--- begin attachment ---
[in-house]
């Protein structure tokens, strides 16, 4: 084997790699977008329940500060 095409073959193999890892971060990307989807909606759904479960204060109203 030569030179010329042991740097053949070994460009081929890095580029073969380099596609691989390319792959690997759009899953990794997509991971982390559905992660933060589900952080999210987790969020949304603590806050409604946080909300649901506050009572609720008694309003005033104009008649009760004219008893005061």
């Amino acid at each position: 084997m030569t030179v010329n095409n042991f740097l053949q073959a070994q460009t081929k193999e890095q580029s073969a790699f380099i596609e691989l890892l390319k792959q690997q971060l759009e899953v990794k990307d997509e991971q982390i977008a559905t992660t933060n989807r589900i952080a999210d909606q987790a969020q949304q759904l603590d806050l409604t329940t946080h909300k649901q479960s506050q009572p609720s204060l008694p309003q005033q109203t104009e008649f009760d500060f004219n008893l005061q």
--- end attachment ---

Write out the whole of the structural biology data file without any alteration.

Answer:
[in-house]
């Protein structure tokens, strides 16, 4: 084997790699977008329940500060 095409073959193999890892971060990307989807909606759904479960204060109203 030569030179010329042991740097053949070994460009081929890095580029073969380099596609691989390319792959690997759009899953990794997509991971982390559905992660933060589900952080999210987790969020949304603590806050409604946080909300649901506050009572609720008694309003005033104009008649009760004219008893005061």
């Amino acid at each position: 084997m030569t030179v010329n095409n042991f740097l053949q073959a070994q460009t081929k193999e890095q580029s073969a790699f380099i596609e691989l890892l390319k792959q690997q971060l759009e899953v990794k990307d997509e991971q982390i977008a559905t992660t933060n989807r589900i952080a999210d909606q987790a969020q949304q759904l603590d806050l409604t329940t946080h909300k649901q479960s506050q009572p609720s204060l008694p309003q005033q109203t104009e008649f009760d500060f004219n008893l005061q």